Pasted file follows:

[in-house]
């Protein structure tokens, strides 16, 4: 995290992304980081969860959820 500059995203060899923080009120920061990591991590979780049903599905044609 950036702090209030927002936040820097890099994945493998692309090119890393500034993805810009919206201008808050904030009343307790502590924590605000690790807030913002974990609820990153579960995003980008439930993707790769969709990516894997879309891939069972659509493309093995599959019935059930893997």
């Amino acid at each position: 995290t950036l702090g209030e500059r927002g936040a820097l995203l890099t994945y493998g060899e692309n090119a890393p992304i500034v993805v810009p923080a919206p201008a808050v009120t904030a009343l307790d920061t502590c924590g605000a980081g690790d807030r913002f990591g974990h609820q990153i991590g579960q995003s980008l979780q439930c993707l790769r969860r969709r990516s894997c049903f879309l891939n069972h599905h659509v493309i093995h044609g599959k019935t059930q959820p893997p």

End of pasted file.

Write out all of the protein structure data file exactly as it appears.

[in-house]
């Protein structure tokens, strides 16, 4: 995290992304980081969860959820 500059995203060899923080009120920061990591991590979780049903599905044609 950036702090209030927002936040820097890099994945493998692309090119890393500034993805810009919206201008808050904030009343307790502590924590605000690790807030913002974990609820990153579960995003980008439930993707790769969709990516894997879309891939069972659509493309093995599959019935059930893997």
């Amino acid at each position: 995290t950036l702090g209030e500059r927002g936040a820097l995203l890099t994945y493998g060899e692309n090119a890393p992304i500034v993805v810009p923080a919206p201008a808050v009120t904030a009343l307790d920061t502590c924590g605000a980081g690790d807030r913002f990591g974990h609820q990153i991590g579960q995003s980008l979780q439930c993707l790769r969860r969709r990516s894997c049903f879309l891939n069972h599905h659509v493309i093995h044609g599959k019935t059930q959820p893997p």